A difference in temperature between two points within any material will result in heat being transferred from the hot point to the cold point. This is evident with the transmission of heat through a glazing.
Heat may be transferred in various ways:
- By conduction within the material itself—the heat is transferred from one molecule to the next when heated. For example, a metal rod with one end heated up will transfer this heat throughout the rod
- By convection in liquids and gases—temperature variations within a liquid prompt differences in density, which cause the molecules to move around. This occurs because the hot parts have a smaller mass and rise, while the opposite is true for the cold parts. These movements balance out temperatures. For example, when heating a saucepan of water, the temperature eventually becomes constant
- By radiation—any heated body gives off energy in the form of electromagnetic radiation. This radiation crosses physical spaces more easily and effectively than light waves. By contrast, when light waves meet an obstacle, they release part of their energy to the obstacle, which, in turn, emits heat. This method of heat transmission requires no area and can also take place in a vacuum, as is the case with solar radiation or an electric light bulb
Double glazing is designed to limit heat lost through conduction within the glass by inserting an insulating space of air or gas between the two sheets of glass.
Sound Insulation with Laminated Glass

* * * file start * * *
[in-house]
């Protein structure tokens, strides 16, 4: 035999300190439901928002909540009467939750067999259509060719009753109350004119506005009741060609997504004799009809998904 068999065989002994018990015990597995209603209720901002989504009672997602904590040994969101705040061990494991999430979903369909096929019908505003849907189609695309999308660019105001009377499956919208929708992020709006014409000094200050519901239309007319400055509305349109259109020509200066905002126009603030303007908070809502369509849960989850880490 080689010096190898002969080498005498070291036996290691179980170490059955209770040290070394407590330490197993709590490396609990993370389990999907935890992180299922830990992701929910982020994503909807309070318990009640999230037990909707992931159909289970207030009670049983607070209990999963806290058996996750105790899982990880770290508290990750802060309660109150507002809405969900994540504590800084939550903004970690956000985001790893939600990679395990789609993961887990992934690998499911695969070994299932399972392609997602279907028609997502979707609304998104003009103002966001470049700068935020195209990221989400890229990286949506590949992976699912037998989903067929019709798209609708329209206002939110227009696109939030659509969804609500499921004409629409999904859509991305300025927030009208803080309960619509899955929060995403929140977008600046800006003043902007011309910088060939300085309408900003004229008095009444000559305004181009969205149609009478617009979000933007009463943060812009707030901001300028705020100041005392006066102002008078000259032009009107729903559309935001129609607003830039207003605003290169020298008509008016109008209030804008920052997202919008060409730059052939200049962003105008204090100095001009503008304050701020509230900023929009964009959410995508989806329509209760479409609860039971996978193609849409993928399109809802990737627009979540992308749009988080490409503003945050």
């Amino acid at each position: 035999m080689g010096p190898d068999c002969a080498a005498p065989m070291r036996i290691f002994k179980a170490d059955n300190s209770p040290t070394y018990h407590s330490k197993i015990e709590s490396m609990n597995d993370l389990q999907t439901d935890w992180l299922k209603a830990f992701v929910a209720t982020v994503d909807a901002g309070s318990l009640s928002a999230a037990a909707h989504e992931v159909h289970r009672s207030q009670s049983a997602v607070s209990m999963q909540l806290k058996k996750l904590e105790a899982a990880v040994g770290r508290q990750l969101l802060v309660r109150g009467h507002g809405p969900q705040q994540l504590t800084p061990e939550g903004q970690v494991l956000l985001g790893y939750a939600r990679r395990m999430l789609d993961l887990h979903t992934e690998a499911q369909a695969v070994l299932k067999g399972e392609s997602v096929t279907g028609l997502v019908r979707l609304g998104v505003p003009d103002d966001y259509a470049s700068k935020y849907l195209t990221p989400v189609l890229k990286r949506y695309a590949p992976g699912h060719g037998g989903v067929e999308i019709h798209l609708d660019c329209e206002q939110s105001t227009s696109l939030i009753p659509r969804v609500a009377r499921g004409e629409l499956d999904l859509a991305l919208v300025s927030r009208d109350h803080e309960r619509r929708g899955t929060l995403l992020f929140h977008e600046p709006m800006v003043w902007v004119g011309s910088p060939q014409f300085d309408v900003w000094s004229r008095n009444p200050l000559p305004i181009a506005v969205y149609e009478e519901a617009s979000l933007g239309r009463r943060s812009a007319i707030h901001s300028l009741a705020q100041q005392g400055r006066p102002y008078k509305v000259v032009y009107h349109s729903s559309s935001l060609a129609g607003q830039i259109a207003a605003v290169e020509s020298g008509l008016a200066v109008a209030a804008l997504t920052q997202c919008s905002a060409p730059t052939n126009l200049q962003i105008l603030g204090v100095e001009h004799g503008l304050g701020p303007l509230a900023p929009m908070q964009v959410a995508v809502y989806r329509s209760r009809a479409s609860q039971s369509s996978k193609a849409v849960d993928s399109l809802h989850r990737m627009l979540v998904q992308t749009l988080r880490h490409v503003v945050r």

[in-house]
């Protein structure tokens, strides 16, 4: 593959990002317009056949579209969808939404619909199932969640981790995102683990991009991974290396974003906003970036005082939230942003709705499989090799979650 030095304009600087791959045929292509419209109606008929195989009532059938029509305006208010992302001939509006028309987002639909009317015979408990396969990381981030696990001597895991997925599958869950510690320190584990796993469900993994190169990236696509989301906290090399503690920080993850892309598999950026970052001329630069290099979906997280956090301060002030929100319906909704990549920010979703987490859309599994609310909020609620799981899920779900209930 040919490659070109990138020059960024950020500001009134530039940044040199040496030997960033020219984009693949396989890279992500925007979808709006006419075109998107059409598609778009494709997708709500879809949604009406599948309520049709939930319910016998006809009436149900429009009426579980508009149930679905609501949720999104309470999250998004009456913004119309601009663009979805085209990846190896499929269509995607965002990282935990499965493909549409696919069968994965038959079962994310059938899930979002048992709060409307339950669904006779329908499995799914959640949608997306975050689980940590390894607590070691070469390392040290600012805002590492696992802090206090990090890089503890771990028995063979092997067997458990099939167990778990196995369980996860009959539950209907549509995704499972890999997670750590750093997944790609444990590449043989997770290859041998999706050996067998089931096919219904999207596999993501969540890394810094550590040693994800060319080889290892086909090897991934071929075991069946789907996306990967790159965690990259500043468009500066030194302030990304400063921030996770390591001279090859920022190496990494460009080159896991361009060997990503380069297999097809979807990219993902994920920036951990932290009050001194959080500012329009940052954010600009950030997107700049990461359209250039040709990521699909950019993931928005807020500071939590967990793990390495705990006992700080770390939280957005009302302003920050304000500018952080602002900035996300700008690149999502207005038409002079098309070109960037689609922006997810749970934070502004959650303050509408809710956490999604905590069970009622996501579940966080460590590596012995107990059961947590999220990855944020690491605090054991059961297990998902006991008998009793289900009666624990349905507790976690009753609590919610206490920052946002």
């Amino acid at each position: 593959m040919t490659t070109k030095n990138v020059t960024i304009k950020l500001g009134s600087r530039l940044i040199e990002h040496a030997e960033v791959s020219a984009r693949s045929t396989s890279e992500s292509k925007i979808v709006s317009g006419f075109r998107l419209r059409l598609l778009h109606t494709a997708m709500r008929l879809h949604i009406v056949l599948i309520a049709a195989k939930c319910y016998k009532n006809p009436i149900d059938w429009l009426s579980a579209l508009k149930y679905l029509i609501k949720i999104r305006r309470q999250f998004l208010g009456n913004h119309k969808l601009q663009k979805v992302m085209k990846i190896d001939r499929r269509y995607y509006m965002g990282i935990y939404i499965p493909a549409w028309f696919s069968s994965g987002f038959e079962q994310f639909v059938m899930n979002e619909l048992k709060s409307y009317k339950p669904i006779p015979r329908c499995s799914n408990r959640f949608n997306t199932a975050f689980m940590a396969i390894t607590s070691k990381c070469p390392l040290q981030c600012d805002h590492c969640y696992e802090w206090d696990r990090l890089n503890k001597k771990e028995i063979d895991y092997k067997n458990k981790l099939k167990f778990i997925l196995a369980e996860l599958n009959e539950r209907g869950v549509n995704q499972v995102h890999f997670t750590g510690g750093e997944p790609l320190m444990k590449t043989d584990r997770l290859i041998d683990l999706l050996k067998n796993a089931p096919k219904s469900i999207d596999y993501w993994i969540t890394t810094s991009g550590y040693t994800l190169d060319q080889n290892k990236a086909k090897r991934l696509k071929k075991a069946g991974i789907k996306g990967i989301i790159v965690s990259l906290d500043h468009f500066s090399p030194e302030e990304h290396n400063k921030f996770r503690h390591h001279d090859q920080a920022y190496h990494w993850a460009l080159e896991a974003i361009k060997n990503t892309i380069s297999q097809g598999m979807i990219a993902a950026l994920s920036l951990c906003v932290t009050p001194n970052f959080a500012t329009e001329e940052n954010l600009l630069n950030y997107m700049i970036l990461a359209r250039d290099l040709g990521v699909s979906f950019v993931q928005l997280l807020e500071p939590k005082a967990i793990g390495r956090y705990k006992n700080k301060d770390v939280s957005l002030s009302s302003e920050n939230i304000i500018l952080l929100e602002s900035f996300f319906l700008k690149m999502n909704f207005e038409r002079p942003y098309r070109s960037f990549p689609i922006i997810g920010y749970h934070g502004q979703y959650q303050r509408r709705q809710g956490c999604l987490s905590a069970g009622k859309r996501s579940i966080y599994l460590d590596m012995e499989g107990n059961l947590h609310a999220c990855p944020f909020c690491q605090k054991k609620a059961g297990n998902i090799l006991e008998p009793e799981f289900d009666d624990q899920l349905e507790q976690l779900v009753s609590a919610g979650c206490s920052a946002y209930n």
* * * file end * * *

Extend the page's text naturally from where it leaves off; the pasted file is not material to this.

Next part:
Glazing with normal PVB (polyvinyl butyral) interlayer
The main function of this type of glazing is to provide safety and limited security. Such glazing also offer enhanced sound insulation due to change in material properties through which sound has to travel (i.e. elasticity and density).
Glazings with acoustic PVB
Most acoustic interlayer’s are multilayer products that offer enhanced acoustical benefits. Acoustic interlayer’s, when properly selected, laminated, and installed, are capable of meeting architectural safety glazing codes for all applications, including EN 12543-4 requirements.
The performance levels of symmetrical double glazings are often lower than those of a single-pane glazing with the same total glass thickness. To eliminate the mass-spring-mass effect, the air space between the panes of glass must be widened in order to make the spring created by the air space more flexible. However, this could result in glazings which are too thick and which require equally wide frames, which would add significant weight to the unit. This would also increase convection within the air or gas space, which would be detrimental in terms of thermal insulation. For these reasons, insulating glazing is not widely used in practice for sound reduction.